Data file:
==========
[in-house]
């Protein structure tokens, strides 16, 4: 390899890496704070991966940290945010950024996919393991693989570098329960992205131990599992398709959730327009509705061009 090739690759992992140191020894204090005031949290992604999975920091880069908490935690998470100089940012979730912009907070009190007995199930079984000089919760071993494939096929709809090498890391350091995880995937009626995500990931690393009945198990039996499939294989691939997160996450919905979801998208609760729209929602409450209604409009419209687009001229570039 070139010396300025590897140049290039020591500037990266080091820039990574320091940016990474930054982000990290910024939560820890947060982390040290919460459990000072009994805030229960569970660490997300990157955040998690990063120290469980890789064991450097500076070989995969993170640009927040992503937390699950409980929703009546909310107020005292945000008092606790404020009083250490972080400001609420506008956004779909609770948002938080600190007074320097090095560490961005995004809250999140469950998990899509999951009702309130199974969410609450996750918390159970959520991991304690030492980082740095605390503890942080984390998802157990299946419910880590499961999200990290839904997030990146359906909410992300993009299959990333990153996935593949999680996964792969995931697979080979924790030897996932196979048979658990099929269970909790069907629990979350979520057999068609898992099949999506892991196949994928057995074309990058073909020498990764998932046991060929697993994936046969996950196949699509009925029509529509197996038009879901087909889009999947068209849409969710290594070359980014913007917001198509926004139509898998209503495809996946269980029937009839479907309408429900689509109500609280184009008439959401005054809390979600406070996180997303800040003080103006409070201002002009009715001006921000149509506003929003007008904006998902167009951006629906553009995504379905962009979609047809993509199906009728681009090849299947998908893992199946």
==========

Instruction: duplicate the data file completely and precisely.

[in-house]
């Protein structure tokens, strides 16, 4: 390899890496704070991966940290945010950024996919393991693989570098329960992205131990599992398709959730327009509705061009 090739690759992992140191020894204090005031949290992604999975920091880069908490935690998470100089940012979730912009907070009190007995199930079984000089919760071993494939096929709809090498890391350091995880995937009626995500990931690393009945198990039996499939294989691939997160996450919905979801998208609760729209929602409450209604409009419209687009001229570039 070139010396300025590897140049290039020591500037990266080091820039990574320091940016990474930054982000990290910024939560820890947060982390040290919460459990000072009994805030229960569970660490997300990157955040998690990063120290469980890789064991450097500076070989995969993170640009927040992503937390699950409980929703009546909310107020005292945000008092606790404020009083250490972080400001609420506008956004779909609770948002938080600190007074320097090095560490961005995004809250999140469950998990899509999951009702309130199974969410609450996750918390159970959520991991304690030492980082740095605390503890942080984390998802157990299946419910880590499961999200990290839904997030990146359906909410992300993009299959990333990153996935593949999680996964792969995931697979080979924790030897996932196979048979658990099929269970909790069907629990979350979520057999068609898992099949999506892991196949994928057995074309990058073909020498990764998932046991060929697993994936046969996950196949699509009925029509529509197996038009879901087909889009999947068209849409969710290594070359980014913007917001198509926004139509898998209503495809996946269980029937009839479907309408429900689509109500609280184009008439959401005054809390979600406070996180997303800040003080103006409070201002002009009715001006921000149509506003929003007008904006998902167009951006629906553009995504379905962009979609047809993509199906009728681009090849299947998908893992199946």